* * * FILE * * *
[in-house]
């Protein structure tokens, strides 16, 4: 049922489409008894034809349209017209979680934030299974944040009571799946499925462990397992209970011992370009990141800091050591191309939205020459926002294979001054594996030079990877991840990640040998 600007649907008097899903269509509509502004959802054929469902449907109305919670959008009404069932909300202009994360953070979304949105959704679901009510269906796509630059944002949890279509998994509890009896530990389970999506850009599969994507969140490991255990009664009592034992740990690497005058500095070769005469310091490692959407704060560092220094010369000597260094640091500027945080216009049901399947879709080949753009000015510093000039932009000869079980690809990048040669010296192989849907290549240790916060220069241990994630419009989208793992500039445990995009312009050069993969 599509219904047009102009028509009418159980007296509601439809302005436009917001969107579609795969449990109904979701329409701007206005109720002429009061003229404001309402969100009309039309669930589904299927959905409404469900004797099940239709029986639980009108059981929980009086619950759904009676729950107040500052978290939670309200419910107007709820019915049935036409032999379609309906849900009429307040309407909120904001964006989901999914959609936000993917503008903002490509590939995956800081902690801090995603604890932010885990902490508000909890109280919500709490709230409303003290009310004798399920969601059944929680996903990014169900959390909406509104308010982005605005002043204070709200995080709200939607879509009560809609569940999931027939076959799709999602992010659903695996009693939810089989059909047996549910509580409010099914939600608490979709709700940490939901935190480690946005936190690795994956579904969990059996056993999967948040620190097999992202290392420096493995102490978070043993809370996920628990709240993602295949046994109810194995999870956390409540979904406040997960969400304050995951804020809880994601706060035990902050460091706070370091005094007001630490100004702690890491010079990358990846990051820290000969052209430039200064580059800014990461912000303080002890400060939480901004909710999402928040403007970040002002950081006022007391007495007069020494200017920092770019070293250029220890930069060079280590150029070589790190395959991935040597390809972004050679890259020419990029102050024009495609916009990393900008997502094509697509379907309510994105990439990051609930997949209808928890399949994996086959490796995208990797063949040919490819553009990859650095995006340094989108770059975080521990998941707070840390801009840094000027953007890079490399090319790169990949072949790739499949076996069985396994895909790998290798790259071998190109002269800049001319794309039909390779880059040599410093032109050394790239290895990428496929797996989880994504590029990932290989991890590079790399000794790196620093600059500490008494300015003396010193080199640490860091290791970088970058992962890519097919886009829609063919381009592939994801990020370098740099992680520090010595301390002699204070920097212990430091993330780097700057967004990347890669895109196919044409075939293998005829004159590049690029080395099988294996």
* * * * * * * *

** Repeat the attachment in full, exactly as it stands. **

[in-house]
């Protein structure tokens, strides 16, 4: 049922489409008894034809349209017209979680934030299974944040009571799946499925462990397992209970011992370009990141800091050591191309939205020459926002294979001054594996030079990877991840990640040998 600007649907008097899903269509509509502004959802054929469902449907109305919670959008009404069932909300202009994360953070979304949105959704679901009510269906796509630059944002949890279509998994509890009896530990389970999506850009599969994507969140490991255990009664009592034992740990690497005058500095070769005469310091490692959407704060560092220094010369000597260094640091500027945080216009049901399947879709080949753009000015510093000039932009000869079980690809990048040669010296192989849907290549240790916060220069241990994630419009989208793992500039445990995009312009050069993969 599509219904047009102009028509009418159980007296509601439809302005436009917001969107579609795969449990109904979701329409701007206005109720002429009061003229404001309402969100009309039309669930589904299927959905409404469900004797099940239709029986639980009108059981929980009086619950759904009676729950107040500052978290939670309200419910107007709820019915049935036409032999379609309906849900009429307040309407909120904001964006989901999914959609936000993917503008903002490509590939995956800081902690801090995603604890932010885990902490508000909890109280919500709490709230409303003290009310004798399920969601059944929680996903990014169900959390909406509104308010982005605005002043204070709200995080709200939607879509009560809609569940999931027939076959799709999602992010659903695996009693939810089989059909047996549910509580409010099914939600608490979709709700940490939901935190480690946005936190690795994956579904969990059996056993999967948040620190097999992202290392420096493995102490978070043993809370996920628990709240993602295949046994109810194995999870956390409540979904406040997960969400304050995951804020809880994601706060035990902050460091706070370091005094007001630490100004702690890491010079990358990846990051820290000969052209430039200064580059800014990461912000303080002890400060939480901004909710999402928040403007970040002002950081006022007391007495007069020494200017920092770019070293250029220890930069060079280590150029070589790190395959991935040597390809972004050679890259020419990029102050024009495609916009990393900008997502094509697509379907309510994105990439990051609930997949209808928890399949994996086959490796995208990797063949040919490819553009990859650095995006340094989108770059975080521990998941707070840390801009840094000027953007890079490399090319790169990949072949790739499949076996069985396994895909790998290798790259071998190109002269800049001319794309039909390779880059040599410093032109050394790239290895990428496929797996989880994504590029990932290989991890590079790399000794790196620093600059500490008494300015003396010193080199640490860091290791970088970058992962890519097919886009829609063919381009592939994801990020370098740099992680520090010595301390002699204070920097212990430091993330780097700057967004990347890669895109196919044409075939293998005829004159590049690029080395099988294996």